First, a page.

Where Entertainment Production and Design People Meet!

I'll have to admit, I'm not the most tidy of people... I don't feel the need to have every tassel on a throw rug laying flat or iron my polos before I wear them on a load-in. But when it comes to equipment and work space on show site, I am adamant about keeping things clean and organized. There is seldom time to be hunting down a case that contains my spares, or cleaning a piece of gear that is failing due to overtemp conditions.


Like some of you, I am often at the mercy of my customers as to the condition of the gear they provide, including the periodic maintenance. I have spent many an hour cleaning the grills of Encore VP's or ScreenPro II's, or intakes for routers. I know that sometimes this gear gets shipped from show to show, without ever returning to the shop for maintenance, but even so, I would hope that the guy that had the gear before me would take at least a few steps to clean up the gear before sending it on to my gig. And don't get me started on the wholesalers - who hasn't received a piece of gear from a wholesaler that still has that NFG tag on it from the last show (and I don't mean Next Flight Going!). I love working for companies that follow the manufacturer's guide for periodic maintenance, but sometimes the gear just needs to be cleaned up, even if it hasn't hit that magical amount of time that is recommended.


There are a few related things that are my show pet peeves - first, Take the board tape OFF! If you label your switcher, controller, or even individual scalers or CCU's with board tape, then be sure to take those labels OFF before you pack the gear up for the next guy. Unless you KNOW you will be the next person running that system, and want it labeled the same, then pull off that tape. I don't want to spend my valuable load in time peeling off your stinkin' labels.


Same thing applies to tape on cables - sure, you may have needed to label all 5 colors on the RGBHV lines as separate sends - but I don't want to use your labeling system. I may not HAVE a Center Delay Screen, so remove that title, or any other notes, from ALL of the cables as you wrap them up and throw them in the case. Oh, and even worse is when I get a cable that has 3, 4, or more labels, either tape over tape, or just various labels from different shows. Clean up after yourselves!


I recently worked for a production company client that sent out their Encore system for use on show site... I won't mention any names... and when I opened the rack, the VP's looked as though someone had shaved a rabbit of all of its fur and stuffed it into the front intake vents. I made sure to take a picture first (see below) and then spent time searching out a vacuum to clean up the gear so that it wouldn't fail on me during show. I made sure to show this pic to the people in their video department as a "what not to do" kind of example, and they all agreed that it should never have been sent out that way. I never did find out what kind of show they were doing that could have created such a mess in the first place. I really hope they pulled it apart and cleaned out the insides once it got back to their shop (but I wouldn't put money on it that they did).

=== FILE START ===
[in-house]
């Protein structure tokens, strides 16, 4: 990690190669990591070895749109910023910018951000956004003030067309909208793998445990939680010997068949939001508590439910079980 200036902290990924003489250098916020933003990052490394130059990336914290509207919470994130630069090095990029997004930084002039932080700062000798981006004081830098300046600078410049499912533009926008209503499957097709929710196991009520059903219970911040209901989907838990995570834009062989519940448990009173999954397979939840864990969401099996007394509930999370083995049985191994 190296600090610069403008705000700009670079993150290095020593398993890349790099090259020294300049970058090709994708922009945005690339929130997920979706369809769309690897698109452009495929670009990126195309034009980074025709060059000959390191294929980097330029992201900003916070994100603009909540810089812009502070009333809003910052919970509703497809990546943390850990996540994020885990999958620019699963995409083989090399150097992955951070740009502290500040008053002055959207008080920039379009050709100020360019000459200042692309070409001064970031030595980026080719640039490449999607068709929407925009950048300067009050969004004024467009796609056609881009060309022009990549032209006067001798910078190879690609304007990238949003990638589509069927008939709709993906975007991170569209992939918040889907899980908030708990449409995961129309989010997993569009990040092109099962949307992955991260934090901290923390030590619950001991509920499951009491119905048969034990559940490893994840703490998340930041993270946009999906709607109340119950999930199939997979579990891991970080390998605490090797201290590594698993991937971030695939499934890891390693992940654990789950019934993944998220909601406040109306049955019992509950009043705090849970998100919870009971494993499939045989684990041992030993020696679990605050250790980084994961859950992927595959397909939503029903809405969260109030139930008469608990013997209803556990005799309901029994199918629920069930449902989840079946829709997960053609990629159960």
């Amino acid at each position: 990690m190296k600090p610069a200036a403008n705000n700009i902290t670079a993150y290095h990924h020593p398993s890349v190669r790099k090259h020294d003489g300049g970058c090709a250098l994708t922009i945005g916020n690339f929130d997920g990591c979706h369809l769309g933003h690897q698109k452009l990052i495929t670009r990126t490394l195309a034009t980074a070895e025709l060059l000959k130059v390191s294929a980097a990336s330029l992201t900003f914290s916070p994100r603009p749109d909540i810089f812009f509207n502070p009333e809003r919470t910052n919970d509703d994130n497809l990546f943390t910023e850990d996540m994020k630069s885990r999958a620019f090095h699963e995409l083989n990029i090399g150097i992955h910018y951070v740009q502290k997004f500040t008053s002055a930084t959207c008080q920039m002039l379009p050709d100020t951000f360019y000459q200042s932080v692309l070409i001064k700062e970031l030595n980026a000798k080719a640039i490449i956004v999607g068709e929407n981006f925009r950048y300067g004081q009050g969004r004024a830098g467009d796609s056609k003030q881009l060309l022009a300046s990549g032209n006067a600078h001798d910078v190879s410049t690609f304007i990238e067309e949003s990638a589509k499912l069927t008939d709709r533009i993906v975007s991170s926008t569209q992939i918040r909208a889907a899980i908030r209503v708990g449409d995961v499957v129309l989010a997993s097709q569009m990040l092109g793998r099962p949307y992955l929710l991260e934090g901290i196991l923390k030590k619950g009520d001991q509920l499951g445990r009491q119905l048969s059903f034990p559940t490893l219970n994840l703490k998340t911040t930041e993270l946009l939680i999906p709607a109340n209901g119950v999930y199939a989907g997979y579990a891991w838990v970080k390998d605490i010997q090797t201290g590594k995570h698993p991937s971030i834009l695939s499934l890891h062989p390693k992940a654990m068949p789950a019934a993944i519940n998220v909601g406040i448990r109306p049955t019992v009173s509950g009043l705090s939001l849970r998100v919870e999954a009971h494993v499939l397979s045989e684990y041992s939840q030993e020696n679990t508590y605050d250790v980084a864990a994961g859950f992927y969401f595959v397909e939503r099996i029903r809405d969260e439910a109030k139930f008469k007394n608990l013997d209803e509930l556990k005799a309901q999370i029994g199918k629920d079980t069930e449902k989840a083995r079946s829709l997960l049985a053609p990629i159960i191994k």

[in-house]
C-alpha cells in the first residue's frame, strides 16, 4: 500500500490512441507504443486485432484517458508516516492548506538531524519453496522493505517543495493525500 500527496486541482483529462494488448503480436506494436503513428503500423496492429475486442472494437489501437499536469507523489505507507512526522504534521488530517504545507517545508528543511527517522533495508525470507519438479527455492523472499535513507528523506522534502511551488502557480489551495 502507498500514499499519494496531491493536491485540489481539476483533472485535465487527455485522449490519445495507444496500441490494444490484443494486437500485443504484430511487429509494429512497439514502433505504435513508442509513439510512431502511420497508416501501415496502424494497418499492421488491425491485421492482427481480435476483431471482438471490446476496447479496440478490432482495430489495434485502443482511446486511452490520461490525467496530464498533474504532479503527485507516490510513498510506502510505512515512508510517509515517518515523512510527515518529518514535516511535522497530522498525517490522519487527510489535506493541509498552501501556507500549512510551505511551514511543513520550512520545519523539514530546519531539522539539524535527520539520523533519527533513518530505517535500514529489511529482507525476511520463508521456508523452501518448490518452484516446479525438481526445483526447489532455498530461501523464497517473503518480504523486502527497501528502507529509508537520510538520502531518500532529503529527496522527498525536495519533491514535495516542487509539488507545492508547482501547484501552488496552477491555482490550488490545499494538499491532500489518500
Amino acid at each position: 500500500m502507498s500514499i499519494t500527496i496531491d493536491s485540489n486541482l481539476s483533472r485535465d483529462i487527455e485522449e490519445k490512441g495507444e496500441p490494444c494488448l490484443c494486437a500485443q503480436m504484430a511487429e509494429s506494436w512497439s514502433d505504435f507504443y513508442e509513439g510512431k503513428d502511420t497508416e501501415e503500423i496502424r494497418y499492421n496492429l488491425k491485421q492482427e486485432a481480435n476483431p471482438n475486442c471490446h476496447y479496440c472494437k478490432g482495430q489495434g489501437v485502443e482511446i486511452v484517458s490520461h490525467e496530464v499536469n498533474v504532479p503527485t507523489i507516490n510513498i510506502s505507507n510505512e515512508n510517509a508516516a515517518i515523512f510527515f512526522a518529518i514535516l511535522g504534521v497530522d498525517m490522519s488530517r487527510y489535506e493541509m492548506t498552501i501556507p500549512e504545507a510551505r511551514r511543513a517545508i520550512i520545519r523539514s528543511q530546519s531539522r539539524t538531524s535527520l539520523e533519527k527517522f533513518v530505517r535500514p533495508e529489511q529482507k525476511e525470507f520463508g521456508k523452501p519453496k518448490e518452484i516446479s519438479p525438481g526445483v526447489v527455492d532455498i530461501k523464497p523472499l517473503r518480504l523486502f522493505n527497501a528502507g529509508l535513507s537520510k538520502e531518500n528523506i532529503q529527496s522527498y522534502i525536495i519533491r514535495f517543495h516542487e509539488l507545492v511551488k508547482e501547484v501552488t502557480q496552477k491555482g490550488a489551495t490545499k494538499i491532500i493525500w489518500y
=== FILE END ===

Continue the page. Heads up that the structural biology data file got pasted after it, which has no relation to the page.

Some other things that really get to me? Latches that aren't either re-latched to the cases when they are empty, or at least tucked back so that I won't catch my nice new dockers on them as I walk past in the morning. People that leave their food or other garbage sitting out on their console, or worse yet near MY console, instead of finding a trash can to dispose of it properly. Opening a case and throwing everything out to get to that cable on the bottom that you need, but then leaving the rest of the cables sitting on the floor until strike.


I like to have my cables around my rack coiled neatly or tucked out of the way under the rack. I do understand that in the heat of the show, if you have to do a quick add in or re-patch, that sometimes this area can get pretty cluttered, and with a really large system, sometimes the amount of cables exceeds the areas where they can be tucked or coiled. But keeping the patch area as neat as possible allows me to find a problem cable or re-patch or insert a new cable quickly when the need arises.


There are a lot of you out there that have similar pet peeves about cleanliness... I'd love to hear from you, and let's give these messy slackers around us something to think about next time they start to set their coffee cup down at our desk and walk away!




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